If anyone with the NCAA thinks that going to Congress to get an antitrust exemption is going to be a walk in the proverbial park, I would advise him or her to watch this clip with Rep. Mark Walker explaining his recently introduced “Student-Athlete Equity Act”.
That’s a conservative Congressman attacking amateurism on Fox News, without any substantive pushback. Notice also that Walker takes pains to avoid sounding like someone trying to impose rules on the schools and the NCAA.
Again, a proactive organization would sense the ground is shifting under its feet and plan accordingly, but this is the NCAA we’re talking about.
Andy Staples has more background on that Mark Walker student-athlete compensation bill being introduced shortly.
Walker met with several NCAA leaders last week because he’d still like to get this issue settled without passing a law. The group included NCAA general counsel Donald Remy, who was named the NCAA’s Chief Operating Officer late last month. Remy’s presence at the meeting tells us the NCAA takes this very seriously. Last week, the NCAA contingent wanted to let the courts decide all these issues. (Which makes sense, because Remy knew which way the wind was blowing in Oakland.)
The NCAA should worry, because Walker isn’t alone. He says he has met with House Democrats such as Bobby Scott (Virginia), Cedric Richmond (Louisiana) and Hakeem Jeffries (New York) about this bill, and Walker expects bipartisan support. “When we get ready to drop this thing on Thursday, we’re going to have overwhelming support,” Walker says. “It isn’t just going to be a Republican thing.” [Emphasis added.]
It’s pretty clear why Walker went on the record publicly about what he’s doing. He hopes to goad the NCAA into being proactive on player compensation. Unfortunately for Walker, the NCAA isn’t an organization known for taking hints, subtle or otherwise.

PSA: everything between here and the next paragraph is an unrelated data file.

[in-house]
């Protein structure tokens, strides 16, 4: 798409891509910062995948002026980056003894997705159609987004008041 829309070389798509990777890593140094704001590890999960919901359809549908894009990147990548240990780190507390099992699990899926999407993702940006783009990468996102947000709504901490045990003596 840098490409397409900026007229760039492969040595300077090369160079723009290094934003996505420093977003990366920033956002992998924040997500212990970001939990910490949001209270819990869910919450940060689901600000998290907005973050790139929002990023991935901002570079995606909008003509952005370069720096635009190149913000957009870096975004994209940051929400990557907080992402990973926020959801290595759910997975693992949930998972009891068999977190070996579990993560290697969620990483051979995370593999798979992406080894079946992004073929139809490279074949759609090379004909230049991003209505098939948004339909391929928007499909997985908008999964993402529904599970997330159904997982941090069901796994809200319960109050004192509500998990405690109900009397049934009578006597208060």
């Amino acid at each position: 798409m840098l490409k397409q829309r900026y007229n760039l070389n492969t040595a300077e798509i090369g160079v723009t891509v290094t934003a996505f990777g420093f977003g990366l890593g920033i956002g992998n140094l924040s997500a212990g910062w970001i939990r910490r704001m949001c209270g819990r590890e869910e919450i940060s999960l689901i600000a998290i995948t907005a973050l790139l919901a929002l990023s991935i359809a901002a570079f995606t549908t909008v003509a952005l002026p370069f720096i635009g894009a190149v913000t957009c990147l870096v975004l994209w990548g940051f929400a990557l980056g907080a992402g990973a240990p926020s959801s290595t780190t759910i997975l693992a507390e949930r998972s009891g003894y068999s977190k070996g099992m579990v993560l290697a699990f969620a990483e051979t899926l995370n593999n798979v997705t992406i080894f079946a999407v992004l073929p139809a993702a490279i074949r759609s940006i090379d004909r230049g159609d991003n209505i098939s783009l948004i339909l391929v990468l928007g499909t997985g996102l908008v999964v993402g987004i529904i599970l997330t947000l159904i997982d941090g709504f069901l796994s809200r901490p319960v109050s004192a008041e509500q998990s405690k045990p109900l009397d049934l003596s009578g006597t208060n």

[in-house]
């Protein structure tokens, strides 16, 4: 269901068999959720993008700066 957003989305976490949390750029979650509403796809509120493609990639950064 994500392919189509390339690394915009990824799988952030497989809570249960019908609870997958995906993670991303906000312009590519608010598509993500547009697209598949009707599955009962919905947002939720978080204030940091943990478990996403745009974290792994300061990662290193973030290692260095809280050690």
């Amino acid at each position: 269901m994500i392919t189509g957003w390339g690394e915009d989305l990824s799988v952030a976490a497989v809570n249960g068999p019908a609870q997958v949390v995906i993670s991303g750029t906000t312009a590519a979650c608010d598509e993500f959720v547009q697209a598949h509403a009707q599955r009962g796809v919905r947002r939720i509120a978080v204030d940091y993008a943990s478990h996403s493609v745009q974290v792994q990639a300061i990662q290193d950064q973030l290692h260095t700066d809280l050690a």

Will there be Congressional hearings on the legislation? One can only hope.
Finally, a free market pol who walks the walk:
The NCAA must allow student-athletes to use their name, image and likeness, opening the door for players to profit while in school, under new federal legislation proposed by a member of Republican House leadership.
The bill, to be introduced by Rep. Mark Walker of North Carolina next week, would amend the definition of a qualified amateur sports organization in the tax code to remove the restriction on student-athletes using or being compensated for use of their name, image and likeness.
“Signing on with a university, if you’re a student-athlete, should not be (a) moratorium on your rights as an individual. This is the time and the moment to be able to push back and defend the rights of these young adults,” said Walker, a former college athlete and vice chair of the Republican conference.